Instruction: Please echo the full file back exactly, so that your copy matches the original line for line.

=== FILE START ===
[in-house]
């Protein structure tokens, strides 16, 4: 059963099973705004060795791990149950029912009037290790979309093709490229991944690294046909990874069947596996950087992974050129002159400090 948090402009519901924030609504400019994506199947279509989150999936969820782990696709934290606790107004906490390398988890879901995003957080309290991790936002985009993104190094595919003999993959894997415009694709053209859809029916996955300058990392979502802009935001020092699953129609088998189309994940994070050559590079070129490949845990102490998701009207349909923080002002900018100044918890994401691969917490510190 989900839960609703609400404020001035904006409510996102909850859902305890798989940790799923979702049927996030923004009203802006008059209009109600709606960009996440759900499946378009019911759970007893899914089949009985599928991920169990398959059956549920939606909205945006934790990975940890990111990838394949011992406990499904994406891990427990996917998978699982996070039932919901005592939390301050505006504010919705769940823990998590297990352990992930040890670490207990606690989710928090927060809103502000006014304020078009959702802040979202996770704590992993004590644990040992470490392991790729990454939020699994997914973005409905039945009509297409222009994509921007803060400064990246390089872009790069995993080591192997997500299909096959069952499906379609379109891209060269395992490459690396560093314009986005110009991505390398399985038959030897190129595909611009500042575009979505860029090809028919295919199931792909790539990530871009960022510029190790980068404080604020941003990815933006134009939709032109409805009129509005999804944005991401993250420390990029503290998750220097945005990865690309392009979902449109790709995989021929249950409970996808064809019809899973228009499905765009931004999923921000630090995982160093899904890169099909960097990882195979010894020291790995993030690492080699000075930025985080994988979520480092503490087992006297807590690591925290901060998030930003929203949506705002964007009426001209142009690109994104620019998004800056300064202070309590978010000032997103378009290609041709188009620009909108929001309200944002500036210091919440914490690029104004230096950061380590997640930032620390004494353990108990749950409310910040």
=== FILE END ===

[in-house]
């Protein structure tokens, strides 16, 4: 059963099973705004060795791990149950029912009037290790979309093709490229991944690294046909990874069947596996950087992974050129002159400090 948090402009519901924030609504400019994506199947279509989150999936969820782990696709934290606790107004906490390398988890879901995003957080309290991790936002985009993104190094595919003999993959894997415009694709053209859809029916996955300058990392979502802009935001020092699953129609088998189309994940994070050559590079070129490949845990102490998701009207349909923080002002900018100044918890994401691969917490510190 989900839960609703609400404020001035904006409510996102909850859902305890798989940790799923979702049927996030923004009203802006008059209009109600709606960009996440759900499946378009019911759970007893899914089949009985599928991920169990398959059956549920939606909205945006934790990975940890990111990838394949011992406990499904994406891990427990996917998978699982996070039932919901005592939390301050505006504010919705769940823990998590297990352990992930040890670490207990606690989710928090927060809103502000006014304020078009959702802040979202996770704590992993004590644990040992470490392991790729990454939020699994997914973005409905039945009509297409222009994509921007803060400064990246390089872009790069995993080591192997997500299909096959069952499906379609379109891209060269395992490459690396560093314009986005110009991505390398399985038959030897190129595909611009500042575009979505860029090809028919295919199931792909790539990530871009960022510029190790980068404080604020941003990815933006134009939709032109409805009129509005999804944005991401993250420390990029503290998750220097945005990865690309392009979902449109790709995989021929249950409970996808064809019809899973228009499905765009931004999923921000630090995982160093899904890169099909960097990882195979010894020291790995993030690492080699000075930025985080994988979520480092503490087992006297807590690591925290901060998030930003929203949506705002964007009426001209142009690109994104620019998004800056300064202070309590978010000032997103378009290609041709188009620009909108929001309200944002500036210091919440914490690029104004230096950061380590997640930032620390004494353990108990749950409310910040």